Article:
Experiments in Generative Geometry

Building Meshes in Unity, Vertex by Vertex

By Alexander Pech (Website)

I'm an embedded software engineer from 9 to 5, but in my spare time I like to dabble with procedural geometry. Dissecting things into the smallest possible components and making them work for me is my jam, whether it's manipulating the registers of a CPU or finding new ways to coerce vertices and polygons into useful game assets.

Off and on in my spare time I've been jumping into Unity and, using the built-in Mesh class, just seeing what I could come up with. I started with the basics of programmatically placing vertices and triangles. Then I moved on to basic primitives like cubes, cylinders and spheres. Using these methods as building blocks I gradually progressed to more complex and organic shapes.

A particular area of focus for me has been trees. Trees lend themselves easily to this kind of algorithm for a number of reasons. The branching structure lends itself nicely to a recursive or iterative algorithm, similar to a fractal. The topology of a branch is fairly simple, really just a tapered cylinder. Also, all trees are unique but follow similar patterns, making them ideal candidates for creation via a set of rules plus randomness.

My basic procedural tree structure is a cylinder with some function controlling the direction of growth and radial thickness. I initially tried controlling branch direction via applying incremental rotations around a random axis. This gave a nice spiralled or twisted look to my branches but turned out to be quite difficult to control. My current solution uses spline curves. This gives me the control to generate a series of spline points however I want and then smoothly ‘grow’ the branch along the curve. I’ve also experimented with more physical based models, like growing towards a light source and applying gravity.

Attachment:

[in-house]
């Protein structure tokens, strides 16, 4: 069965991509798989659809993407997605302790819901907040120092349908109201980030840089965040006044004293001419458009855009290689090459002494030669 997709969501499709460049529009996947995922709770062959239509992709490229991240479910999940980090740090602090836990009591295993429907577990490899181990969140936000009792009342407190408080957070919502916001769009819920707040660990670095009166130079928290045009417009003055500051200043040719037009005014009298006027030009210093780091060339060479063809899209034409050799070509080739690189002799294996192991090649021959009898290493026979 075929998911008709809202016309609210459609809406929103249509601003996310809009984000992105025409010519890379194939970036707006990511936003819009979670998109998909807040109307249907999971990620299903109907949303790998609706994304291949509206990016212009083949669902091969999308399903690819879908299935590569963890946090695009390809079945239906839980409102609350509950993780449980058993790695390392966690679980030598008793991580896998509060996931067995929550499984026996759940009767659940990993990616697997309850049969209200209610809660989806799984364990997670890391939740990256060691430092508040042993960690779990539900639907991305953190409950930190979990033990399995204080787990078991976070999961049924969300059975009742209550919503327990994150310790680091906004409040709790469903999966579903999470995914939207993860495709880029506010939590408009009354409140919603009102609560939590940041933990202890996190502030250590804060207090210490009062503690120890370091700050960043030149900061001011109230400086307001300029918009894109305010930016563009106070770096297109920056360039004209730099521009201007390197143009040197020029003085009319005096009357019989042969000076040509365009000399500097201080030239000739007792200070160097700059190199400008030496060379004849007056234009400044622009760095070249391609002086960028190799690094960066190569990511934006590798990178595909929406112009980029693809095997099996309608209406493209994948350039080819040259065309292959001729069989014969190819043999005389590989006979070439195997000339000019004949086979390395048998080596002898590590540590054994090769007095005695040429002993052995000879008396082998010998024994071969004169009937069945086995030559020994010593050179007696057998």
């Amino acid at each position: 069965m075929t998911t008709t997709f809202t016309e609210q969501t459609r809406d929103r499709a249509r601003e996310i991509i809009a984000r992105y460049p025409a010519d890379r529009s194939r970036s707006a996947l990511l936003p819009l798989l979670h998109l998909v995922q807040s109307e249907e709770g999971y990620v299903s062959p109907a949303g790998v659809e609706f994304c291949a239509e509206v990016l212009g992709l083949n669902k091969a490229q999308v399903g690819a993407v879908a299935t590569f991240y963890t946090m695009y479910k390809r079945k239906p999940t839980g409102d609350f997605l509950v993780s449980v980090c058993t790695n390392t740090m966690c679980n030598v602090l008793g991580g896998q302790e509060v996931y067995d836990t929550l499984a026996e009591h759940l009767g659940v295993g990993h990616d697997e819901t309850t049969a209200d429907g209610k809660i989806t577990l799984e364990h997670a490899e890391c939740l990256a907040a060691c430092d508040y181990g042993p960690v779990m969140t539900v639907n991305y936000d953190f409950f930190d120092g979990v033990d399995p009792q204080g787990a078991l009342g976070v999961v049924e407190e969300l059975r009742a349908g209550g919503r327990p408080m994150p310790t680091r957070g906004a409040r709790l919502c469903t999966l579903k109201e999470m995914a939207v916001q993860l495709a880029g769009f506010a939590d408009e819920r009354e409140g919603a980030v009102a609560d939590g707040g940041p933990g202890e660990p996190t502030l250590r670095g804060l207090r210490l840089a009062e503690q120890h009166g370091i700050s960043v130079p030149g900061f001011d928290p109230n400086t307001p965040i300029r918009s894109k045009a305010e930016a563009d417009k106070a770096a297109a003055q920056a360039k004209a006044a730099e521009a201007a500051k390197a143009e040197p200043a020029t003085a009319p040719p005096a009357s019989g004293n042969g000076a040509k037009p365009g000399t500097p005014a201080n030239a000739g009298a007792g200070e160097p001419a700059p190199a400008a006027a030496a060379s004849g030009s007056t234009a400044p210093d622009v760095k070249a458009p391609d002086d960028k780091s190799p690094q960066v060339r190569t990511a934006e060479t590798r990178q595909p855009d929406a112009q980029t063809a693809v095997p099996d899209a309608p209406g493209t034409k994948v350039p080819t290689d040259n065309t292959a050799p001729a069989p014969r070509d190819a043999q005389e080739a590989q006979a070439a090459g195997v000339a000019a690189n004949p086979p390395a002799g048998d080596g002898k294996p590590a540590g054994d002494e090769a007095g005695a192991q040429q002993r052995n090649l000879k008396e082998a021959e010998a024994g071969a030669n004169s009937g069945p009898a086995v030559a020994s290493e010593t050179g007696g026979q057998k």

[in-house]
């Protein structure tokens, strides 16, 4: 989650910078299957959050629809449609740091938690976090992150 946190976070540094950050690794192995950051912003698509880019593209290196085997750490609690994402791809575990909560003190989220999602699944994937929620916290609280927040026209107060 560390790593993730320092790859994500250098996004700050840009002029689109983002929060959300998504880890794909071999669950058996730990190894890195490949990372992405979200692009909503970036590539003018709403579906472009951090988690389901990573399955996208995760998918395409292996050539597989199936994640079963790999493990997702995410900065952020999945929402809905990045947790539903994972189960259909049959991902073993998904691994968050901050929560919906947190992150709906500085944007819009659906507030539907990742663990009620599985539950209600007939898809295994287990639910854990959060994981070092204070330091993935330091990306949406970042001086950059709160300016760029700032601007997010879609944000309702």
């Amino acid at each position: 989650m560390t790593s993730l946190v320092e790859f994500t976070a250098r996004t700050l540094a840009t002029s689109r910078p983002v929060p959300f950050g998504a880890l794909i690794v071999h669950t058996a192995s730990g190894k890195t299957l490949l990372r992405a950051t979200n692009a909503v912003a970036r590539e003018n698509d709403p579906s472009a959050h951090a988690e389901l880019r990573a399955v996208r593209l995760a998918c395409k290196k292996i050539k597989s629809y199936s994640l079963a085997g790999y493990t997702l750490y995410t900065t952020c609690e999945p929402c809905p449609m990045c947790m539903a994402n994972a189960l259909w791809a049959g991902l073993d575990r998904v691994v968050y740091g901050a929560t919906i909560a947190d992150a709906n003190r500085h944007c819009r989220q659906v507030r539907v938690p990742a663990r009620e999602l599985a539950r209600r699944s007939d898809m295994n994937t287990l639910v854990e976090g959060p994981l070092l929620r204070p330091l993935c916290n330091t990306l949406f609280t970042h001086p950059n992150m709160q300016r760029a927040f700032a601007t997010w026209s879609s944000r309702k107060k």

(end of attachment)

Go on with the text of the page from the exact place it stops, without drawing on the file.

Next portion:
The radius function, even though it has less influence over the general shape of the tree, tends to be more complex. I like taking into account the angle of the current vertex as well to produce a bit of irregularity. This is particularly useful around the base of the trunk, where you don’t always want a perfect cylinder. So, here you end up with what is essentially a two-variable function for your branch, defining the radius at any particular point along the length and radial direction.

If this is confusing, here is the picture I have in my head when the geometry is being created. You start with a spline curve and at the start of the curve you draw an arrow perpendicularly out from the curve. The end of the arrow points to your first vertex. Then, you start to move the arrow up the curve while also rotating it, forming a spiral. The length of the arrow is controlled by our radius function. As it spirals up you periodically place a vertex at the tip of the arrow and connect to the surrounding ones. This is the basis for the current version of my algorithm. (You may have noticed the topology of these branches aren’t exactly the same as cylinders as they have a single edge that spirals all the way along. Visually there is very little difference, but it gives me greater control because I don’t need to place vertices ring by ring.)

From here I hope to keep building upon my toolkit, gradually producing more complex and interesting shapes and also making the meshes produced efficient and scalable so I can generate whole forests. This was really just an introduction into the methods I’ve used, as a lot of technical challenges have presented themselves along the way. Generating different levels of detail was a big one. At one point I threw out everything and started again just so I could have control over this aspect right from the start! But now I have a friendly ‘polygon density’ slider that does all this for me.

This has been a fairly technical explanation, but more than anything I’m inspired by the biological and evolutionary processes that created this life in the first place, so I hope to continue incorporating aspects of that into my models. Even though right now I’m just creating some funky geometry, there is a future vision that this may result in generating not just meshes, but functional environments with ecosystems and an evolutionary history. This will hopefully be just one piece of a vaster world-building engine.

For now, I hope my experiments find some value with others. You can find some of my work at my itch.io page https://rednax.itch.io/ (including some random unrelated game jam projects). Hopefully plenty more to come!